After Thailand Bombings, Is It Safe to Travel to Bangkok?


Police investigators work near the statue of Phra Phrom at the Erawan Shrine the morning after an explosion in Bangkok. (Photo: Mark Baker/AP)

In the wake of a bombing near a Hindu shrine in Bangkok on Monday, killing 20 people (including nine foreigners) and injuring 123, as well as a subsequent explosion on Tuesday from a device thrown into the Chao Praya river, the city and the country of Thailand have been on high alert.

Prime Minister Prayuth Chan-ocha said the bombing was “the worst incident” to ever happen in Thailand

According to the Bangkok Post, 23 countries from around the world — including the United States and Great Britian — have urged citizens to take extra care if traveling to Thailand. The only country that has advised its citizens to avoid non-essential trips to Thailand is Hong Kong, which has raised its travel alert for Bangkok to red. Authorities continue to search for suspects after two were cleared Thursday.

The Tourism Authority of Thailand said security in Bangkok has been increased “in all the popular tourist areas of the city as a preventative measure to ensure the safety of both tourists and residents” and has warned travelers to remain vigilant. Otherwise, shops, attractions, hotels, public transportation, and airports are open and running as usual.

“Despite the recent tragic events, Bangkok is still a very safe destination for tourists,” the Tourism Authority said in a statement.

However, the incidents have left travelers from around the world wondering: is it safe to travel to Bangkok now?


One of many messages of condolence left for victims of the bomb blast at Rajprasong intersection near the Erawan Shrine in Bangkok on Tuesday, Aug. 18. (Photo: Sakchai Lalit/AP)

Andrea Ross, owner of the travel company Journeys Within, is currently in Bangkok. “The reason I wanted to come here was to be able to offer tangible advice to our travelers,” she said. “After being here I do think traveling to Bangkok is possible and life goes on as usual, but at the same time, it was the first time that I’ve visited Bangkok during a crisis and felt nervous.”

Ross has been in Bangkok during previous times of crisis: after the 2004 tsunami, during a coup in 2006, during the massive flooding of 2011, and during the anti-government protests in 2014.

Her assessment: “My advice for our guests is to not visit Bangkok in the next two weeks. On September 1 we will reassess the situation.”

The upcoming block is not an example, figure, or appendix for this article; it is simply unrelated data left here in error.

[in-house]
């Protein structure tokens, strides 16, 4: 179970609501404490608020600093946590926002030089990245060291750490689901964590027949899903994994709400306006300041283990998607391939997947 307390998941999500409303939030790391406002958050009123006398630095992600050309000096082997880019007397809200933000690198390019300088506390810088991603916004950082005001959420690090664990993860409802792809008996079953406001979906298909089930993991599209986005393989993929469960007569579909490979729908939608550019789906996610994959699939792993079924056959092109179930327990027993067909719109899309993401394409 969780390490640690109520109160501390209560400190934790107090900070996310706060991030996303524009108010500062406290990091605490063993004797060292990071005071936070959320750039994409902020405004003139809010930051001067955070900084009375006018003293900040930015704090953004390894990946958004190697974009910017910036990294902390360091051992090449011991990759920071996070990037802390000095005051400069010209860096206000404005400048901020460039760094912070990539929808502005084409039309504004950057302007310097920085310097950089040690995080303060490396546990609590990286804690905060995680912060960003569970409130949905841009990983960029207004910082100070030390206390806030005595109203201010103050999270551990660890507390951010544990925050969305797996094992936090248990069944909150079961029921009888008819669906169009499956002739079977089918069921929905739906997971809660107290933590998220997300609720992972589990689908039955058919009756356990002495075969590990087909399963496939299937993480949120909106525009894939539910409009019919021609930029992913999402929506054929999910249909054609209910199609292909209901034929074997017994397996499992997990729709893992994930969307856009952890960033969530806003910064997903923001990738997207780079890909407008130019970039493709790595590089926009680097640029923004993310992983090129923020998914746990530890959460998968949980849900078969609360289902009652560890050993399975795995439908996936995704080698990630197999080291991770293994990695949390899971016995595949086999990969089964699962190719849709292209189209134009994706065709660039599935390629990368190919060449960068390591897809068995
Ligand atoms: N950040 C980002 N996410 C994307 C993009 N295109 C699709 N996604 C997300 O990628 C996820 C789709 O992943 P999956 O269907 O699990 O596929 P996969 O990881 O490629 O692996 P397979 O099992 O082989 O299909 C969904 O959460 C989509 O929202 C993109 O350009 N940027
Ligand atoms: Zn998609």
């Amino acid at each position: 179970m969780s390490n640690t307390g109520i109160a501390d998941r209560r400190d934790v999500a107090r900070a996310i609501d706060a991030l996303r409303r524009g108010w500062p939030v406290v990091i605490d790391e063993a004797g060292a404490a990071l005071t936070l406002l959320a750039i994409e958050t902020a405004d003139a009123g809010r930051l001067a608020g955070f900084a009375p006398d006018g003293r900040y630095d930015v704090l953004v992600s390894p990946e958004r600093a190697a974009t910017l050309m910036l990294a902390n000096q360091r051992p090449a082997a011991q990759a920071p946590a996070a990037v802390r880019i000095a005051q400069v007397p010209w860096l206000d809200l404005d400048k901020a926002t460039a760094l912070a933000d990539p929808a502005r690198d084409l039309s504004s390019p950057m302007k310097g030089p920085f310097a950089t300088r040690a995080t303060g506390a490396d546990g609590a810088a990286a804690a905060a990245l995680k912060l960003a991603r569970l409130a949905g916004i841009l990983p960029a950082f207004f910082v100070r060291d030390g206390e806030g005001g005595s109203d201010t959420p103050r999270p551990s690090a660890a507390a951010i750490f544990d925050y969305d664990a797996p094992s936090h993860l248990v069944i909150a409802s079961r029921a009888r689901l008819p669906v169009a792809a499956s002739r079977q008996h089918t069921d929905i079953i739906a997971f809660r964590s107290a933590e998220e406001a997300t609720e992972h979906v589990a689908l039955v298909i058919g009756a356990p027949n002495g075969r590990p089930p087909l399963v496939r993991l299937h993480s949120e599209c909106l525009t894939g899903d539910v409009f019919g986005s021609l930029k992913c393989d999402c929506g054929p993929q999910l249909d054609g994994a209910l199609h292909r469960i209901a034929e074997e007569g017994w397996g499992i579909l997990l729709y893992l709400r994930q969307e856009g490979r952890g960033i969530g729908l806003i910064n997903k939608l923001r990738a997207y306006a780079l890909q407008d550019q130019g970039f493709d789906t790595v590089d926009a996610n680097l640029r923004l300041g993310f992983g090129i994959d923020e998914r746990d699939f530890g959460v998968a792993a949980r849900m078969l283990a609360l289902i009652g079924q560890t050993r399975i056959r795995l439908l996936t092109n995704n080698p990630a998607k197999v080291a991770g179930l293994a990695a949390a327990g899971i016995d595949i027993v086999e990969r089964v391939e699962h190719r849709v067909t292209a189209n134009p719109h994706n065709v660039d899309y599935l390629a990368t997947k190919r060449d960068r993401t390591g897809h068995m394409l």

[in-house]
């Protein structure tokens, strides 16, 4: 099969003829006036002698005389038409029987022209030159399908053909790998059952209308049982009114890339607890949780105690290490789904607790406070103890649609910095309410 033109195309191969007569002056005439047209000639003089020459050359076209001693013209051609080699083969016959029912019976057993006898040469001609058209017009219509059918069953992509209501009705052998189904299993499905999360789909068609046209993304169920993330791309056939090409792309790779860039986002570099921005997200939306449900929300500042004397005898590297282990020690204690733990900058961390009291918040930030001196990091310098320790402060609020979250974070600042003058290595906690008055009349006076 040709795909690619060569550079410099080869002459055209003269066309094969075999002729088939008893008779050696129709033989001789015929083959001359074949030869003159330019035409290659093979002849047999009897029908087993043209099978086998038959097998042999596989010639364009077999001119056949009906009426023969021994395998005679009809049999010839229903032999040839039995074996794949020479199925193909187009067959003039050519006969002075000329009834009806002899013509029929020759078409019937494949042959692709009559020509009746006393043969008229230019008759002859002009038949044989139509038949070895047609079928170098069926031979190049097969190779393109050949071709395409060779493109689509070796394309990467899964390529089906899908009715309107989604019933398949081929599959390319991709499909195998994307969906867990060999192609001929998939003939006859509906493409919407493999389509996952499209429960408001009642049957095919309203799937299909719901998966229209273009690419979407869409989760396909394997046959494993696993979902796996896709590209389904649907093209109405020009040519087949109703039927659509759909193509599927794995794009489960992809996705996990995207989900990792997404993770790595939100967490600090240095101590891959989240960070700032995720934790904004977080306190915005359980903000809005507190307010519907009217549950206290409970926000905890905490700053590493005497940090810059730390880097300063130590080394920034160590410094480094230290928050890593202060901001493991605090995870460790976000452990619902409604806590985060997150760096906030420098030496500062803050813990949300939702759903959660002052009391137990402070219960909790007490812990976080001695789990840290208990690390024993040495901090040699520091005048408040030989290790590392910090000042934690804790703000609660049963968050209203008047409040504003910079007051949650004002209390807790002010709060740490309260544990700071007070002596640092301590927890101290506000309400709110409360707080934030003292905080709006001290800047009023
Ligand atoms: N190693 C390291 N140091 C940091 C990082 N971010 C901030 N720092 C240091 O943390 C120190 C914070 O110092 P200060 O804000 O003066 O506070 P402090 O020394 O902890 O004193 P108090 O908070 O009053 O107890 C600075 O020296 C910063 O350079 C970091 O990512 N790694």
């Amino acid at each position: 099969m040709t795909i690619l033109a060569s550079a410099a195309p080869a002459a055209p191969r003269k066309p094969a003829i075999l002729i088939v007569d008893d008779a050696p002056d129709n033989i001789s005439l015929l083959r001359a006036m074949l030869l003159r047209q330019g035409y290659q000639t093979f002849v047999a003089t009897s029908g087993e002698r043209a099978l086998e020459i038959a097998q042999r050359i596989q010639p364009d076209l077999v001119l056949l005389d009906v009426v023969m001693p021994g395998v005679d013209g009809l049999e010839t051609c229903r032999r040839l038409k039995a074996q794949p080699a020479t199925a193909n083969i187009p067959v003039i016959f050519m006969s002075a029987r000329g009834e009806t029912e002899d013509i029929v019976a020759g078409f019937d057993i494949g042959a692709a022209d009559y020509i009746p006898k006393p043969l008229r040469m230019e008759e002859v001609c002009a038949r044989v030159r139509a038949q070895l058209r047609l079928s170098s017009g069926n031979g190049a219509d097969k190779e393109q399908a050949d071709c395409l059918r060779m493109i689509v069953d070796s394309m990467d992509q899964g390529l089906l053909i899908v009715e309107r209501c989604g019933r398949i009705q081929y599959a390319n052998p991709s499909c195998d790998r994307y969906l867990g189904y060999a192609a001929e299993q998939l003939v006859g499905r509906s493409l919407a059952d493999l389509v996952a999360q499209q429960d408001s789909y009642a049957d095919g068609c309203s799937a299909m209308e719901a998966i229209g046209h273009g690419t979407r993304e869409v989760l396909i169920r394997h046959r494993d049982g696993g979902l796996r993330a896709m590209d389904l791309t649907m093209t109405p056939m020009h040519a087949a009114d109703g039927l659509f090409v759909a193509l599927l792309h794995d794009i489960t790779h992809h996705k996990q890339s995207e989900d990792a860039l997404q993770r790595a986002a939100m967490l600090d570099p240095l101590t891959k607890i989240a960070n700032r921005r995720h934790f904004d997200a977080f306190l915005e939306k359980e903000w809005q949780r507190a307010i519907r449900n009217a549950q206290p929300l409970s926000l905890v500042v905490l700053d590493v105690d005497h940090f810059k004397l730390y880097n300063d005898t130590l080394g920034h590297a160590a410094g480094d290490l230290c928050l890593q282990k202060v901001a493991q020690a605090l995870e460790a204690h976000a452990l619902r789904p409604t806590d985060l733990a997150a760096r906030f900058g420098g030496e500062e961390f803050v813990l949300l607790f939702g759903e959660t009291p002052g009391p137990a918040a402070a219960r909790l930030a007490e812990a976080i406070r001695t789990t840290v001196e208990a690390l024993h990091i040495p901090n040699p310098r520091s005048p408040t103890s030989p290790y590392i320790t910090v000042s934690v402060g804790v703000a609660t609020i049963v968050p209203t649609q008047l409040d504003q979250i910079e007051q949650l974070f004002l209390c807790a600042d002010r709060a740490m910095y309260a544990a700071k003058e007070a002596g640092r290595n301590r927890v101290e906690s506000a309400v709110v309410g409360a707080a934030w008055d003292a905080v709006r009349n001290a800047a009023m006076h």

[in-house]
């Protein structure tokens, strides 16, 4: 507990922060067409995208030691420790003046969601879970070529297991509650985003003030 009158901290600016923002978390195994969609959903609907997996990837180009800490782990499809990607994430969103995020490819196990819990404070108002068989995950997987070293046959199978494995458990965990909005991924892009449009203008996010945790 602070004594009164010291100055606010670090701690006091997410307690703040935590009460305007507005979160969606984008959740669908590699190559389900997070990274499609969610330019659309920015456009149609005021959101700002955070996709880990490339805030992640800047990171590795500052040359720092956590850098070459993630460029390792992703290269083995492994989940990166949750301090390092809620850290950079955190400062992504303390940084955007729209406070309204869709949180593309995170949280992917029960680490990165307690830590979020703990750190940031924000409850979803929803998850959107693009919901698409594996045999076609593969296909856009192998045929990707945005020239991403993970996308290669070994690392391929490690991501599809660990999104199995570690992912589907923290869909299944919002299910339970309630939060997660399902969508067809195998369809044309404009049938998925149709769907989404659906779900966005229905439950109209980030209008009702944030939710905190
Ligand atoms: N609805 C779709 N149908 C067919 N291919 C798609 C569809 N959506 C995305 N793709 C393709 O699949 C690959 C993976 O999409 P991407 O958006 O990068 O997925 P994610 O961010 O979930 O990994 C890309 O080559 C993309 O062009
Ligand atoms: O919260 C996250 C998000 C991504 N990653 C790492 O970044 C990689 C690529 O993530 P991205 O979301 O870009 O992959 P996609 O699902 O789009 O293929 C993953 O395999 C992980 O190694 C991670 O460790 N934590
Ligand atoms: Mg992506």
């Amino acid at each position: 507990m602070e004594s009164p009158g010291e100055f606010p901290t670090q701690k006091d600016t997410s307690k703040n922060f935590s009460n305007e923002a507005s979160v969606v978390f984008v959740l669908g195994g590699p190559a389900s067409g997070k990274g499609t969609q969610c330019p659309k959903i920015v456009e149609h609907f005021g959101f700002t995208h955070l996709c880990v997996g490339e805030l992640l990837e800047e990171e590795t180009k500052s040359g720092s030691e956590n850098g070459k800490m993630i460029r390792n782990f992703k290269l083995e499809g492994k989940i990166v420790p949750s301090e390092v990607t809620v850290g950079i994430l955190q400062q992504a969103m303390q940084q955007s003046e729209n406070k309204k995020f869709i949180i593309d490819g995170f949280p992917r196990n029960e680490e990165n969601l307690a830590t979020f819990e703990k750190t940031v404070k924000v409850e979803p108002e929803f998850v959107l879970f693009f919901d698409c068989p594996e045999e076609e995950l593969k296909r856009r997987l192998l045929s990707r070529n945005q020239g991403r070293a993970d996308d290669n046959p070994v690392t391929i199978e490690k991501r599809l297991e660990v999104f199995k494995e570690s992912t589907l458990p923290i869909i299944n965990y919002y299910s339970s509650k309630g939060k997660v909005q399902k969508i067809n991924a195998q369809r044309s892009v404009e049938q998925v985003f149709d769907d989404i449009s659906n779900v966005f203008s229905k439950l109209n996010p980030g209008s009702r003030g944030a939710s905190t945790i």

Related: How to Travel in the Age of Terrorism

Ten Chirathivat walks over the shrine via the Sky Walk every day on her way to work at the Central World shopping center that shares an intersection with it. She passed the shrine just 30 minutes before the explosion as she went to a meeting, and she could hear it from her 16th-floor office.

“Probably an hour after it happened it kind of hit me, gosh, I was walking through that area,” said Chirathivat, who moved back to Bangkok in March after spending time abroad. “I was thinking how lucky I was that I missed that. Probably nothing would happen to me because I was up on the Sky Walk. At the same time you can’t help thinking you were right there, how traumatized I would have been.”

Despite a sleepless night over the bombing and the subsequent explosion Tuesday, Chirathivat said she has no desire to leave Bangkok and that once things settle down in a few weeks, she wouldn’t discourage anyone from visiting: “It can happen anywhere,” she said.

Bangkok and Thailand are no stranger to bombings. In February, two pipe bombs exploded outside Bangkok’s Sian Paragon shopping mall, injuring two people, while in 2012 a series of explosions in the city injured five. Other areas of Thailand that have been attacked include Koh Samui (an underground parking area at a shopping mall was bombed earlier this year), the southern Thai city of Hat Yai (in 2014 three bombs wounded eight people), and Chiang Mai, which had two bombings in its night markets in 2012.

As for the American government’s position, there is concern about “a continued risk of terrorism in Southeast Asia, including in Thailand,” warns the U.S. State Department. “While traveling in Thailand you should exercise caution, especially in locations where expatriates congregate, such as clubs, discos, bars, restaurants, hotels, places of worship, schools, outdoor recreation venues, tourist areas, beach resorts, and other places frequented by foreigners.”

Britain’s Foreign Office says there is a “high threat of terrorism” and that “bomb and grenade attacks have been indiscriminate, including in places visited by expatriates and foreign travellers.“


A man prays near the Erawan Shrine the morning after the explosion. (Photo: Mark Baker/AP)

The Associated Press reported that New Way Travel, a Bangkok-based agency that caters to Hong Kong tourists, said all its tour groups scheduled to arrive in coming days had canceled.

And several airlines including Singapore Airlines, Jetstar Asia, Tigerair, and low-cost carrier Scoot are waiving fees for passengers who want to change flights to and from Bangkok.

Related: 10 Years Later — Amazing Before and After Photos of the Thailand Tsunami Devastation

But some travelers are not deterred. Jonathan Stephenson, artistic director of Bourne West Productions and Producer at Sugarlump Productions, didn’t cancel his Thailand honeymoon. “We’re off to Thailand for our honeymoon,” he wrote on Instagram. “Thank you everyone for your well wishes and love. We have a lot of drinks to buy for people when we’re back. See you on the flipside.”

And Brandy Fisher, founder and CEO of Youth Across America and Miss California 2014, wrote on Twitter that she “randomly booked a solo trip to Thailand last night for 10 days in November #Phuket.” But she told Yahoo Travel that she will “continue to monitor the activity over there in the coming months.”